Will Larson

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Member Since
July 2019

Deciding to leave your (executive) job.

If two friendly executives meet for dinner, it’s likely they start by exchanging just how messed up things are at work.Initiatives are behind, layoffs are happening everywhere, the team is in disarray.Then they’ll laugh, and switch topics. Sometimes one of the executives can’t navigate the switch, and will keep ranting throughout their meal.Having problems is part of being an executive, but when y

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Published on March 20, 2023 05:00
Average rating: 4.1 · 4,144 ratings · 443 reviews · 3 distinct worksSimilar authors
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Deciding to leave your (executive) job.

If two friendly executives meet for dinner, it’s likely they start by exchanging just how messed up things are at work.Initiatives are behind, layoffs Read more of this blog post »
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“Where to stash your organizational risk? Lately, I’m increasingly hearing folks reference the idea of organizational debt. This is the organizational sibling of technical debt, and it represents things like biased interview processes and inequitable compensation mechanisms. These are systemic problems that are preventing your organization from reaching its potential. Like technical debt, these risks linger because they are never the most pressing problem. Until that one fateful moment when they are. Within organizational debt, there is a volatile subset most likely to come abruptly due, and I call that subset organizational risk. Some good examples might be a toxic team culture, a toilsome fire drill, or a struggling leader. These problems bubble up from your peers, skip-level one-on-ones,16 and organizational health surveys. If you care and are listening, these are hard to miss. But they are slow to fix. And, oh, do they accumulate! The larger and older your organization is, the more you’ll find perched on your capable shoulders. How you respond to this is, in my opinion, the core challenge of leading a large organization. How do you continue to remain emotionally engaged with the challenges faced by individuals you’re responsible to help, when their problem is low in your problems queue? In that moment, do you shrug off the responsibility, either by changing roles or picking powerlessness? Hide in indifference? Become so hard on yourself that you collapse inward? I’ve tried all of these! They weren’t very satisfying. What I’ve found most successful is to identify a few areas to improve, ensure you’re making progress on those, and give yourself permission to do the rest poorly. Work with your manager to write this up as an explicit plan and agree on what reasonable progress looks like. These issues are still stored with your other bags of risk and responsibility, but you’ve agreed on expectations. Now you have a set of organizational risks that you’re pretty confident will get fixed, and then you have all the others: known problems, likely to go sideways, that you don’t believe you’re able to address quickly. What do you do about those? I like to keep them close. Typically, my organizational philosophy is to stabilize team-by-team and organization-by-organization. Ensuring any given area is well on the path to health before moving my focus. I try not to push risks onto teams that are functioning well. You do need to delegate some risks, but generally I think it’s best to only delegate solvable risk. If something simply isn’t likely to go well, I think it’s best to hold the bag yourself. You may be the best suited to manage the risk, but you’re almost certainly the best positioned to take responsibility. As an organizational leader, you’ll always have a portfolio of risk, and you’ll always be doing very badly at some things that are important to you. That’s not only okay, it’s unavoidable.”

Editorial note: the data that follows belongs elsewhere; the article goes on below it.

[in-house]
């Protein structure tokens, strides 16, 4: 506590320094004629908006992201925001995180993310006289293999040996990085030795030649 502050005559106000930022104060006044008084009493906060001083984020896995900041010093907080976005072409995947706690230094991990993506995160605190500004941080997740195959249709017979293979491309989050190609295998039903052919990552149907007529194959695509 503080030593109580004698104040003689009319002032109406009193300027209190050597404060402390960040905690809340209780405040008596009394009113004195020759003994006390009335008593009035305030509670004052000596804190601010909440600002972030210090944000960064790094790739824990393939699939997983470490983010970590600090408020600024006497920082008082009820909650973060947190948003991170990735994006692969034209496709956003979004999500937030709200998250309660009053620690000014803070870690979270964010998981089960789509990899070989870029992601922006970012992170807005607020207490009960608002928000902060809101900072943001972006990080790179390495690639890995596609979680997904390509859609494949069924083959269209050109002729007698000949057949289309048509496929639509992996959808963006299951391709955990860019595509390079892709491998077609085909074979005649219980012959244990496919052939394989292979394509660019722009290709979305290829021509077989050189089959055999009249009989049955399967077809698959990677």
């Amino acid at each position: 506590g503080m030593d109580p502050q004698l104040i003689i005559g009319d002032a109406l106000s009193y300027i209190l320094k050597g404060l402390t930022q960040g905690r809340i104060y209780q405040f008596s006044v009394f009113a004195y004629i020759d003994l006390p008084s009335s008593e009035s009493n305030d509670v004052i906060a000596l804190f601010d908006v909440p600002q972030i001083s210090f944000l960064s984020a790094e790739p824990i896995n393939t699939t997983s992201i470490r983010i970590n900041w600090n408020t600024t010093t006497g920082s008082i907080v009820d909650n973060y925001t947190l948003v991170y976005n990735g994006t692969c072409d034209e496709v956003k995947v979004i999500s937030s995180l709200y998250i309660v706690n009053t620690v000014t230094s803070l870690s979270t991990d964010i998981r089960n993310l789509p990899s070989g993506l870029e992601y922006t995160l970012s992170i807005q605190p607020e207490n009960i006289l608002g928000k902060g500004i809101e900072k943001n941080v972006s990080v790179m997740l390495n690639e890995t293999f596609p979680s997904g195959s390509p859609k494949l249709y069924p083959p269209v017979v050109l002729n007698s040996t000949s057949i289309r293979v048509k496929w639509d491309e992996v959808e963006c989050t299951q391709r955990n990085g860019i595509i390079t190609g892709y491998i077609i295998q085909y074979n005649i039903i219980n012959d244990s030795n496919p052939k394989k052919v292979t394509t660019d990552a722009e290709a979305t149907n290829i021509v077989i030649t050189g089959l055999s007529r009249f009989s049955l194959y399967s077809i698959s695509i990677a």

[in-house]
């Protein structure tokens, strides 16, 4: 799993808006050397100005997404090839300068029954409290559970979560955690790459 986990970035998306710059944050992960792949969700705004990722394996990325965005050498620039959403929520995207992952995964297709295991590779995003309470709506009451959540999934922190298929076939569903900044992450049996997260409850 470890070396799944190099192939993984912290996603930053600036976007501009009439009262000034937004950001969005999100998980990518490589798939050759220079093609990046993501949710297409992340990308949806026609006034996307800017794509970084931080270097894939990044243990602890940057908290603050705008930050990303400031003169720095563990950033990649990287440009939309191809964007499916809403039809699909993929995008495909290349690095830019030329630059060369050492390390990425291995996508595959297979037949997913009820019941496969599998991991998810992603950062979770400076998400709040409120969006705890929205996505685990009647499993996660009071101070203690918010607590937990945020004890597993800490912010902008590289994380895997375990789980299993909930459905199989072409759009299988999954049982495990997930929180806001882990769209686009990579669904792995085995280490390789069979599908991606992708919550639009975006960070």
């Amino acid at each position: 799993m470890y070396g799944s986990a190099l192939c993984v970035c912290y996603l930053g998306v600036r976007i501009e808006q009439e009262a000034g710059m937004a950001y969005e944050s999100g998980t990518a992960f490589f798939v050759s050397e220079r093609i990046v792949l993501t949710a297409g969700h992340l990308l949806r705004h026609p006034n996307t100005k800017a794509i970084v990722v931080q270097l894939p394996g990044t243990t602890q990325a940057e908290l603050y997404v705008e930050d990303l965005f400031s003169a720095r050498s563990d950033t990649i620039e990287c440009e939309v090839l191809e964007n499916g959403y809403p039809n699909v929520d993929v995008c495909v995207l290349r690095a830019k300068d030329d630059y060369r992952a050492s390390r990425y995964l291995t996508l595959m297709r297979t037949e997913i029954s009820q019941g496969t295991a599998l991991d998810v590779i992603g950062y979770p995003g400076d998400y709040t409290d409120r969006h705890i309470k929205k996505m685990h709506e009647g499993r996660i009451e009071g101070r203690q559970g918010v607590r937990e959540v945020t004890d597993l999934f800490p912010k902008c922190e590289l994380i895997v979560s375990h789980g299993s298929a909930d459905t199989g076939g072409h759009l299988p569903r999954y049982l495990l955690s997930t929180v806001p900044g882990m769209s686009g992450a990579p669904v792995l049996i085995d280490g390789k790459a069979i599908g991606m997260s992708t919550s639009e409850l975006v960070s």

Will Larson, An Elegant Puzzle: Systems of Engineering Management

“The criteria I use to evaluate if a team’s sprint works well: Team knows what they should be working on. Team knows why their work is valuable. Team can determine if their work is complete. Team knows how to figure out what to work on next. Stakeholders can learn what the team is working on. Stakeholders can learn what the team plans to work on next.”
Will Larson, An Elegant Puzzle: Systems of Engineering Management

“Controlling the sequence in which you present your ideas is the single most important act necessary to clear writing. The clearest sequence is always to give the summarizing idea before you give the individual ideas being summarized. I cannot emphasize this point too much.”
Will Larson, Staff Engineer: Leadership Beyond the Management Track

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